The Digital Companion

The online journal to Offscreen — for all the things that don’t fit into the magazine. We regularly publish behind-the-scenes posts about the making of an indie magazine. Why not grab the RSS feed and follow along?

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Why does a printed magazine or a book feel so good?
I think about books and magazines as objects, and when you have a valuable object at home, whether it’s an artwork or a piece of wood from the forest, the object has a source or origin. If you take a book, we already know that there is an author, a genre, a style – it’s not just a platform for print, but an object with a complex origin. The articles, materials and images in a digital text are, in a sense, abstract – they have origins but those origins are not concrete. (…)

When you are offering high-quality creative materials, people need time to process what they are seeing and take perspectives on it. Print allows that because it is an object. But if you have it in digital form, you treat it according to the laws of the tablet or computer. Designers of touchscreen technology have deliberately eliminated many of the natural aspects of touch – whether it is a hard or soft surface, whether there is any friction – because otherwise it wouldn’t function as well. But it has created a kind of diminutive of human touch.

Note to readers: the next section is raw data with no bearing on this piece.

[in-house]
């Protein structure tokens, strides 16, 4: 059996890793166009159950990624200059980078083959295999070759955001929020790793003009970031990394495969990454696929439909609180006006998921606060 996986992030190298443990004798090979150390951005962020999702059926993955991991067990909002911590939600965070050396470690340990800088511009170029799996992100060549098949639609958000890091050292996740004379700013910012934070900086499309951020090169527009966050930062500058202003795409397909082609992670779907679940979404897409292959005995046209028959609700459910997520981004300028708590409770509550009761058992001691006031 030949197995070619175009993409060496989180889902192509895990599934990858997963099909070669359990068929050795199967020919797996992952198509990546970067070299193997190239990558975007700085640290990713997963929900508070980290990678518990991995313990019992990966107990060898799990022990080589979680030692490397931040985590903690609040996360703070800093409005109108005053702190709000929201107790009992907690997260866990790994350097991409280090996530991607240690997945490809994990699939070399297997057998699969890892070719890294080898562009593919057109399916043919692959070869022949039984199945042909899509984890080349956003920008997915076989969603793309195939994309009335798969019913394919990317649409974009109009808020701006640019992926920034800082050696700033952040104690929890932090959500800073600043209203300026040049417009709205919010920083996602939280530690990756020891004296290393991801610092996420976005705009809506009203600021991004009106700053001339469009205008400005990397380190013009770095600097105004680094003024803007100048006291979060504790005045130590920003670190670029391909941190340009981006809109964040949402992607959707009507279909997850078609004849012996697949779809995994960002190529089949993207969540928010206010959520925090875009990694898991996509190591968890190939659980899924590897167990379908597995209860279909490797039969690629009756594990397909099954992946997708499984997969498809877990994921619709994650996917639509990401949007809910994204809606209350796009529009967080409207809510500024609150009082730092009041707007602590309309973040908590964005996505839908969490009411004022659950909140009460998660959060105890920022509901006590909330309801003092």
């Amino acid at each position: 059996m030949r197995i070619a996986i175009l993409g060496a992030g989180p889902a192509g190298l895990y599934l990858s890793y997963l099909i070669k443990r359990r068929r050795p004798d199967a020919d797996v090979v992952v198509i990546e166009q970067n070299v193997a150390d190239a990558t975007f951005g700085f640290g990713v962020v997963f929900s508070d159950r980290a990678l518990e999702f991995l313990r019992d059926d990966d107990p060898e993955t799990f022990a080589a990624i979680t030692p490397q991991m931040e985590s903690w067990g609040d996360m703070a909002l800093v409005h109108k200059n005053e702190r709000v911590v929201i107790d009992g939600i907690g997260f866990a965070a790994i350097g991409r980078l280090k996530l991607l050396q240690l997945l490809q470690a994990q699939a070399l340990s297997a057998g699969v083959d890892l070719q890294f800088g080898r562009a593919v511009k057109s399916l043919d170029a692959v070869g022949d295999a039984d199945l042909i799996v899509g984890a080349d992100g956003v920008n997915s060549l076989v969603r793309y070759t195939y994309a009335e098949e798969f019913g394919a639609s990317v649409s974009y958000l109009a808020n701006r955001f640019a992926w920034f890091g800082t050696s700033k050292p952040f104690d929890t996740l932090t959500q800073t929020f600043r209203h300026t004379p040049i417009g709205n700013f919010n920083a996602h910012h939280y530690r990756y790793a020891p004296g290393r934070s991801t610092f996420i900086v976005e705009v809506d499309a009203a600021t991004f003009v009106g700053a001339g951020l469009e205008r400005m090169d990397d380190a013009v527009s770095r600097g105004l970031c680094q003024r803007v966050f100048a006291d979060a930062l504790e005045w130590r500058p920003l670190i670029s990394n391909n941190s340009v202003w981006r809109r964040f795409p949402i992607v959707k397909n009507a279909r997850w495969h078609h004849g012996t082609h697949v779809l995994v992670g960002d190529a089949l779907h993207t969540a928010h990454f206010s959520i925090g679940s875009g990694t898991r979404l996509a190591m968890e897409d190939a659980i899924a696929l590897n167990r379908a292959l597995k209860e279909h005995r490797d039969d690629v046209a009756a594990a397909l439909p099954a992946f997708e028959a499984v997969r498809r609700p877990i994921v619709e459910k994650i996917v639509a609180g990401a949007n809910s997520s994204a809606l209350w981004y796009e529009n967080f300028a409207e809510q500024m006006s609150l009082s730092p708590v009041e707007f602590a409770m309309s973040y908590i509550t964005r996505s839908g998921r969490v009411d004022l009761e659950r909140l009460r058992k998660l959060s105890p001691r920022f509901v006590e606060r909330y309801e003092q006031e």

Some really excellent points about the difference in the reading experience between digital and print in the latest issue of What’s Next. You can read the entire article in PDF form here.

Thanks to Marc Vallée for finding the digital version of this. And no, the irony of it is not lost on me. ;)

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